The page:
Batgirl: Vol. 4: Wanted
Story by Gail Simone
Art by Derlis Santacruz, Fernando Pasarin, and Daniel Sampere
Review by Mara Wood
Barbara Gordon is not having a good year. Between the events of Death of the Family and killing her brother, Babs is a mess. Her father is actively searching for Batgirl, the murderer of his son, leaving Babs to seriously question her after-hours recreational activities.
And that’s just the tip of the iceberg in the fourth trade of Batgirl.
Let’s start at the beginning, shall we? Barbara, who has devoted her life to fighting crime, suddenly loses that piece of herself. While James Jr. wasn’t the greatest of men, Barbara doesn’t see her killing as the best solution to the problem. If Batman refuses to kill the Joker, the most psychotic villain in Gotham, what right does she have as a member of the Bat-family to kill her own brother? Where does this leave her? Her actions, as she puts it, cut herself out of her own life. As the Bat across her chest is a symbol of justice, the lack thereof is a symbol of an aimless hero.
Just because Barbara needs a mental health vacation doesn’t mean Gotham is ready to ease up on her. In addition to Commissioner Gordon hunting down his son’s murderer, Babs has a new villain on the scene, one that truly embodies Simone’s writing style. Enter the new Ventriloquist, Shauna Belzer. Shauna is an unstable woman who was given a ventriloquist dummy at a classmate’s birthday party when she was young. Since then, Ferdie the dummy has fed Shauna’s sick needs. Her desire to become famous and loved creates an avenue for the murderous doll to do what he does best: drill holes into people and give the reader nightmares.
Nothing like the image of a creepy ventriloquist doll and a mentally ill woman drilling your eyes out. Thanks, Gail & Co.
Shauna and Ferdie aren’t Barbara’s only problem in this arc. It seems like trouble follows Babs everywhere she goes – including dates with her younger boyfriend, Ricky. Fisticuffs with the local gang give Babs more than she bargains for, including a run-in with some old enemies.
There’s a lot going on in this arc. Simone really packs in a lot of action into these six issues, and the Forever Evil villain’s month book, The Dark Knight #23.1: Ventriloquist, adds to the creep factor of Shauna. There are a few concerns about this arc. For instance, the final issue of the arc is not in this collection. That’s right – issue 26, the one that wraps up the arc and features Barbara and the Commissioner kicking ass didn’t make the cut. For those that trade wait, this is a huge bummer. It’s also a horrible editorial mistake. Cutting a trade one issue short of the story just seems to spit in readers’ faces. But, in the long run, that’s probably better than what happened as the single issues were published. It seemed like the overall publication was interrupted by Zero Year, Gothtopia, and Forever Evil. Granted, Gothtopia happens in issue 27, outside of this collection, but that has still got to grate readers’ nerves. That, in combination with a trade that doesn’t complete the Wanted arc, leaves fans a little irritable.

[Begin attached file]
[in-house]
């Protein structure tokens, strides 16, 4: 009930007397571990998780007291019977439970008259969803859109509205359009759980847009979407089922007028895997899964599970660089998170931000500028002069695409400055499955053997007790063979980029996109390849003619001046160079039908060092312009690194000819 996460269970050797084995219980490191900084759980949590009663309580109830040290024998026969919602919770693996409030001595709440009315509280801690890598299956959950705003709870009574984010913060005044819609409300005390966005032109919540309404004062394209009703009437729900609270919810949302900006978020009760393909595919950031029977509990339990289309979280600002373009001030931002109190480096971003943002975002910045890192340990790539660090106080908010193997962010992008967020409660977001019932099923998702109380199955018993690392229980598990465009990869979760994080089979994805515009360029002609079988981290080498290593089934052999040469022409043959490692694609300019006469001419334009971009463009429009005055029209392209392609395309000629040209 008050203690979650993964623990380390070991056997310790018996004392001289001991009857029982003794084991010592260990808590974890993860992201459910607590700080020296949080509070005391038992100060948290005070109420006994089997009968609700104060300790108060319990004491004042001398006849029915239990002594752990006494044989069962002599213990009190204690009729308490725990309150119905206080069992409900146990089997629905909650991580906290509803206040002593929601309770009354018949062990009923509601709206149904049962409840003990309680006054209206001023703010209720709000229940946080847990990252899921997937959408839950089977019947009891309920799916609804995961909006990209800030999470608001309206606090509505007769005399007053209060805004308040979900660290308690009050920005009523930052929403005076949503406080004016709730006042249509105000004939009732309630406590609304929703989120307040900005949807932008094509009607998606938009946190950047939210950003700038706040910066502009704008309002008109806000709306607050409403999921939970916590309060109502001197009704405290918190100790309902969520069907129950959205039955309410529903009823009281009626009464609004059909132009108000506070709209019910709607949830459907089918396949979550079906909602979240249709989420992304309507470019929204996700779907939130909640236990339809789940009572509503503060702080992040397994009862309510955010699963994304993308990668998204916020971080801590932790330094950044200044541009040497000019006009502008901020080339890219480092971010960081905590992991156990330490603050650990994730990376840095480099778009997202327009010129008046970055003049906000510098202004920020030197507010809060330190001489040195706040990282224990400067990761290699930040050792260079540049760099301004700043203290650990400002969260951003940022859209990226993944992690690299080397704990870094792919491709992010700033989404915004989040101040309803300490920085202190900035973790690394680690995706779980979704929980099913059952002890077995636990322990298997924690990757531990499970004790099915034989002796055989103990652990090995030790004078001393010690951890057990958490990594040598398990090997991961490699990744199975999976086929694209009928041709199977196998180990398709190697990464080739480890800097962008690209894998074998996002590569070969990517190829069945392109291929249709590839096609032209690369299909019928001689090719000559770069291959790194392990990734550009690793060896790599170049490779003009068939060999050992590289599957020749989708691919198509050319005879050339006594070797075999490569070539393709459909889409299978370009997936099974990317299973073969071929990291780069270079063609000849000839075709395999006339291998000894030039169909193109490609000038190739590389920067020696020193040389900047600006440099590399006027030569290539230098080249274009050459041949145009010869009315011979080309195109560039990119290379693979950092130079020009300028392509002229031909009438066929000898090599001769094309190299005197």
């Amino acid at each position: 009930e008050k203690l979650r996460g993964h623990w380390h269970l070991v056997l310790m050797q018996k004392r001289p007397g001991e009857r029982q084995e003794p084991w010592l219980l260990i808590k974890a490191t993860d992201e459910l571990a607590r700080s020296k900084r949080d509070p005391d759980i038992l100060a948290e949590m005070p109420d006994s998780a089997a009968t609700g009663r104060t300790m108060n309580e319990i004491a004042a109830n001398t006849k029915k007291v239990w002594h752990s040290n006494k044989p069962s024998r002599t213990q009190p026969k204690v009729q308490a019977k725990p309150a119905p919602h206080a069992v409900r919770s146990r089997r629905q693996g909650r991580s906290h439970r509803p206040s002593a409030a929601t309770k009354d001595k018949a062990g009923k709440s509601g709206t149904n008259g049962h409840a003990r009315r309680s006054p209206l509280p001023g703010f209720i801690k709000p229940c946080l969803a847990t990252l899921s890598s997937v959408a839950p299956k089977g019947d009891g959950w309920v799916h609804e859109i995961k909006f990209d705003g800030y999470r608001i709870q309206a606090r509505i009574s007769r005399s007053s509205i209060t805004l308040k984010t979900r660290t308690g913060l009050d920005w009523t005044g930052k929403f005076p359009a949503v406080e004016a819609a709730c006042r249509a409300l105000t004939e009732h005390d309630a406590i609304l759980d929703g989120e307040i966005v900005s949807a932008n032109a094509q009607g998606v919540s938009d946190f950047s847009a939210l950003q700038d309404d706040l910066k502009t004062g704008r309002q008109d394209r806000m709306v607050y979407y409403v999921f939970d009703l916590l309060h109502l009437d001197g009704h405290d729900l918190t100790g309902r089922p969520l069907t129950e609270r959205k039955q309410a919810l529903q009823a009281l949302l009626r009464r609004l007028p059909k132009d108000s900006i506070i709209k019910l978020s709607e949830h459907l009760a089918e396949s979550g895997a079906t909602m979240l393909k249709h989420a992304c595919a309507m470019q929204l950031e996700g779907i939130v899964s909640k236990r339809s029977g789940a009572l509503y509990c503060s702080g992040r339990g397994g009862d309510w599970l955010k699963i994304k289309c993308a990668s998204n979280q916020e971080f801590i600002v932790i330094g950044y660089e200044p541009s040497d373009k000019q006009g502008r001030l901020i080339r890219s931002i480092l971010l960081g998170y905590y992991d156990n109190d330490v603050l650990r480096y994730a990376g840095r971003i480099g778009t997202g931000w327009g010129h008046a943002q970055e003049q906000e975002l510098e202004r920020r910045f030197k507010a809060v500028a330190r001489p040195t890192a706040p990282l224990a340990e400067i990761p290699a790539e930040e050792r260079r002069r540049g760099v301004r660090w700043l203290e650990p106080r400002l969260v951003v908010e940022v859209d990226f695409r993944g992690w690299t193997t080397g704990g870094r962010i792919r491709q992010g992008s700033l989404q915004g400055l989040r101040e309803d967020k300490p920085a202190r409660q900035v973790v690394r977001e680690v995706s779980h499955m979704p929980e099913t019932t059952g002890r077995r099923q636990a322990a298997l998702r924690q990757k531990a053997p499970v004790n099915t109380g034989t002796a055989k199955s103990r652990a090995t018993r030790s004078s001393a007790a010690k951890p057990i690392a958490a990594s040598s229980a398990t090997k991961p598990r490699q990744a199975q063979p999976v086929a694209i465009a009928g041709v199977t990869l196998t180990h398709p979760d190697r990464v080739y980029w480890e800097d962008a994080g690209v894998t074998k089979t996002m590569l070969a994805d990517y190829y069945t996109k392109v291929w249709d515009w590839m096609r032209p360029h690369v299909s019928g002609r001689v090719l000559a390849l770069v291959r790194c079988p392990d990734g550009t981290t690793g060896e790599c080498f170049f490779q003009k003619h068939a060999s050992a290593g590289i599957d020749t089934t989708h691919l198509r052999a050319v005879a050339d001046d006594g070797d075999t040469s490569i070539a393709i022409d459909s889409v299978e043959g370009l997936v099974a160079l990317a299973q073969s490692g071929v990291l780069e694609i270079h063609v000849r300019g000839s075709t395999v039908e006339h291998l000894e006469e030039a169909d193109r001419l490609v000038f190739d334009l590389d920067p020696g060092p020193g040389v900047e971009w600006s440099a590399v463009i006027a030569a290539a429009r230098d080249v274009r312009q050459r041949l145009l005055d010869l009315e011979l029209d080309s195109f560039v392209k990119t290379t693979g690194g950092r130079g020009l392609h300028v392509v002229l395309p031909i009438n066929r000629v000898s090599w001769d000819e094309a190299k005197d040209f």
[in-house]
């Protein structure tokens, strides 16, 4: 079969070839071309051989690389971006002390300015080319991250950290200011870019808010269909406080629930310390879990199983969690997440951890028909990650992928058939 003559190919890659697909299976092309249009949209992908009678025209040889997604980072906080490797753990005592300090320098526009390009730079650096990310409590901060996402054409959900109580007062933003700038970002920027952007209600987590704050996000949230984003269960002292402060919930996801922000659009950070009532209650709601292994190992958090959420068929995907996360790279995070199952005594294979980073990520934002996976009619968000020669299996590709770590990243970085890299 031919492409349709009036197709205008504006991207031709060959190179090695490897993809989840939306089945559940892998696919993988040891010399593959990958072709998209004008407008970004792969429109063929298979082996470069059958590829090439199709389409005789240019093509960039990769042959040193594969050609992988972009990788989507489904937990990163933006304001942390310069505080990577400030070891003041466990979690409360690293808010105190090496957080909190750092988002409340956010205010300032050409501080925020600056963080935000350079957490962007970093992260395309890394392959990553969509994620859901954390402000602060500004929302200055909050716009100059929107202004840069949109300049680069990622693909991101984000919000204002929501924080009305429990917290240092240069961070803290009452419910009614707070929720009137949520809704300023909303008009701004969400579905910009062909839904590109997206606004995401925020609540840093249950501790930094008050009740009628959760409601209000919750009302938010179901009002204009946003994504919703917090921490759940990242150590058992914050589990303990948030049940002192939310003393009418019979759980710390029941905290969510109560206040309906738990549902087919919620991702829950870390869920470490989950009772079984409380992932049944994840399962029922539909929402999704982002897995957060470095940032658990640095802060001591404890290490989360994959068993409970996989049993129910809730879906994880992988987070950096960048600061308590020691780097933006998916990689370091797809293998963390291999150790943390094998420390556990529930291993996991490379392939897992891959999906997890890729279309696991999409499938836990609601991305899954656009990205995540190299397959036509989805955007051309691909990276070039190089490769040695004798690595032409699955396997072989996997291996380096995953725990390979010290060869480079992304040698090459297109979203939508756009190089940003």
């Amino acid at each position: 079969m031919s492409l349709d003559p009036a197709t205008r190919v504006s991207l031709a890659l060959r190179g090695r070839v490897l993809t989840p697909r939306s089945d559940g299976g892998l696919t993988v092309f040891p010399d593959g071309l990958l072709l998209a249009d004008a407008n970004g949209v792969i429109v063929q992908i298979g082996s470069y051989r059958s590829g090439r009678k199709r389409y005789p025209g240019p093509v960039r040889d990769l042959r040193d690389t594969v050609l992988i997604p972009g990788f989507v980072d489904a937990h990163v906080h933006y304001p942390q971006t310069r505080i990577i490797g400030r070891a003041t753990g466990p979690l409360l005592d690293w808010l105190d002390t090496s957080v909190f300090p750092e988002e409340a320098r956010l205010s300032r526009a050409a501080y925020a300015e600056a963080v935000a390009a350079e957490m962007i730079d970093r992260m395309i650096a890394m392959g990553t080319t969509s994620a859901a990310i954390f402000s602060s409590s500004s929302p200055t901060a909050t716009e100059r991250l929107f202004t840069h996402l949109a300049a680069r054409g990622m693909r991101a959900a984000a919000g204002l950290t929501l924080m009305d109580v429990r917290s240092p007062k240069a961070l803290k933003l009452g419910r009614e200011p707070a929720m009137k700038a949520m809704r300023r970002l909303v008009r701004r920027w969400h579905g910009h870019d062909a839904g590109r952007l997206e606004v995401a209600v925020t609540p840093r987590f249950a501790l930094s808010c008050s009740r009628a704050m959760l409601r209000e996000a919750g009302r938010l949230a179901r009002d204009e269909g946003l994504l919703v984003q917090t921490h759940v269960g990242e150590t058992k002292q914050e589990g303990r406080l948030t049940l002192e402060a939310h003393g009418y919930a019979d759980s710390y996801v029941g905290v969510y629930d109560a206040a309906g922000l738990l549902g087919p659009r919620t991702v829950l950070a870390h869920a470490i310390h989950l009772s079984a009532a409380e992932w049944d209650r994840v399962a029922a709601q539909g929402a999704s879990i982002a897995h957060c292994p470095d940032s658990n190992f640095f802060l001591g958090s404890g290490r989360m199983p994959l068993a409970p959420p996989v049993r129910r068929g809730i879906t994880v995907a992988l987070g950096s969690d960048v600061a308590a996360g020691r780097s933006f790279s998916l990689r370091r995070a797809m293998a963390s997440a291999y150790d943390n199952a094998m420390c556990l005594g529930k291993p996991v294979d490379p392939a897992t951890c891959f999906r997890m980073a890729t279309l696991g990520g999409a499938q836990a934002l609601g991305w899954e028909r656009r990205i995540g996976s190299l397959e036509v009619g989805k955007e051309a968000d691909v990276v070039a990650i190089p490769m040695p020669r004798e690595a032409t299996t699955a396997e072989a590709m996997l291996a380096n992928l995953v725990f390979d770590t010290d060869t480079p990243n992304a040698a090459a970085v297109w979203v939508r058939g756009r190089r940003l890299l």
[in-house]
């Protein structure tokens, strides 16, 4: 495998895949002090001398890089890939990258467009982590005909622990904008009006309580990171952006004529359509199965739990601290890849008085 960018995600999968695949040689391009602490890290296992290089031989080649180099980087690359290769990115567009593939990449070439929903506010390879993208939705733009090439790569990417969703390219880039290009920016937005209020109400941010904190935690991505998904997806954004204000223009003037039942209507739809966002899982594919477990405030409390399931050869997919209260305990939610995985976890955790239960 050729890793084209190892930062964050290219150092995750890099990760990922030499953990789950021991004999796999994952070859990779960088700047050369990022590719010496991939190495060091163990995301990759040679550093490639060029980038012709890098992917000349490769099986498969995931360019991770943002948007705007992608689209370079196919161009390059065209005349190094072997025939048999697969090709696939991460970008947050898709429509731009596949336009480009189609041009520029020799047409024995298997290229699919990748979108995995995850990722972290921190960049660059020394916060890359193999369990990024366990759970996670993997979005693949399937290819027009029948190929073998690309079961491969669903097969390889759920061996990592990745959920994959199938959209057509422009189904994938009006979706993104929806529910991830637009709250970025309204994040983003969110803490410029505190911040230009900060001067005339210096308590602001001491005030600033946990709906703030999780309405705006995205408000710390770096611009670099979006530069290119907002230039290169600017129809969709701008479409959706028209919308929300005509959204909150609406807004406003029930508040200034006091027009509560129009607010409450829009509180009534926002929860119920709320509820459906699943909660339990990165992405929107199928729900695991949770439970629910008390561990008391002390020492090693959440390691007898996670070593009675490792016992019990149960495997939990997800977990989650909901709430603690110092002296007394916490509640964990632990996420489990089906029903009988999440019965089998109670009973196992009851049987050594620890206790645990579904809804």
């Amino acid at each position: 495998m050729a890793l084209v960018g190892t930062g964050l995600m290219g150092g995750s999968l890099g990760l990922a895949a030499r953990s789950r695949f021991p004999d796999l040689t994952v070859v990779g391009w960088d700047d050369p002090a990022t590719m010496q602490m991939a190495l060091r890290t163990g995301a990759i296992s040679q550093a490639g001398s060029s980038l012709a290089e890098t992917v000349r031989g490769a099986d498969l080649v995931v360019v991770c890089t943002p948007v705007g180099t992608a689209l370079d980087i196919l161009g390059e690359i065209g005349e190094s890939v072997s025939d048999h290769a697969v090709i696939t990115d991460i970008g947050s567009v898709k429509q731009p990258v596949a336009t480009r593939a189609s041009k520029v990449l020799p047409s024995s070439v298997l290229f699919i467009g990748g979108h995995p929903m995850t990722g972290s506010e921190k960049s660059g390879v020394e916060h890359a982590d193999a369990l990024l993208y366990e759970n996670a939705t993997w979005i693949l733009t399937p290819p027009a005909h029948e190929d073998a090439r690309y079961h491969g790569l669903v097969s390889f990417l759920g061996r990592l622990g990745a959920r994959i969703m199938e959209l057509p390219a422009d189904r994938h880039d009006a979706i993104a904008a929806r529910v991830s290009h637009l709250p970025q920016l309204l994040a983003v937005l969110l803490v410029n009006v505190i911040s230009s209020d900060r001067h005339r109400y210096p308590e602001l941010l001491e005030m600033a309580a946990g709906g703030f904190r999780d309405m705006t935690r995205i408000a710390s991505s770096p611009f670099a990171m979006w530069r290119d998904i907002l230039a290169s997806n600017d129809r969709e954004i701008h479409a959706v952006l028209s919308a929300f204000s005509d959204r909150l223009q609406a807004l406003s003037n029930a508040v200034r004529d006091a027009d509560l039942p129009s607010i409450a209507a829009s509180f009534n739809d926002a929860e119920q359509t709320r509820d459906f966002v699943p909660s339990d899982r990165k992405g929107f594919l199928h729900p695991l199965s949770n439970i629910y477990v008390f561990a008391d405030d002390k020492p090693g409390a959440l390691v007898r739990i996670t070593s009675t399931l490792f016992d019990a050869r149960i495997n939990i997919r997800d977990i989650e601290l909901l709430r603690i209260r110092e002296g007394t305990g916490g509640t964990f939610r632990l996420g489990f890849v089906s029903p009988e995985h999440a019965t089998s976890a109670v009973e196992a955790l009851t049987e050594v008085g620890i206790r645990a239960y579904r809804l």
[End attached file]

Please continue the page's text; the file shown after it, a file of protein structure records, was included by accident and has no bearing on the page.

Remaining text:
Despite editorial issues, Simone’s Batgirl is well written and enjoyable. Yes, we know that superheroes are not allowed satisfactory personal lives. That knowledge leaves us with a pit in our stomachs every time Babs has a glimmer of joy in her life. Still, Simone works in these happy moments into Babs’ life without the reader feeling entirely put-off when happiness is snatch out of her hands. Quite a feat, especially when you look at other DC heroes’ lives. Simone still weaves in Barbara’s gun trauma into her life, and we even get another glimpse at her recovery courtesy of Dr. Andrea Letamendi. I wonder what she would say if she knew Barbara was constantly having flashbacks of throwing a batarang into her brother’s eye and sending him down to his death?
It’s hard to jump into this series without prior knowledge. With minimal knowledge of the character or what she is up to at this point in her life, we have a story about a lost hero trying to find her way back. For fans of the Bat-universe, we get a front-row seat to the complexities of a dual life and the hard choices heroes have to make for the sake of their cities. Is this a perfect trade? No. Is it worth reading? Yes.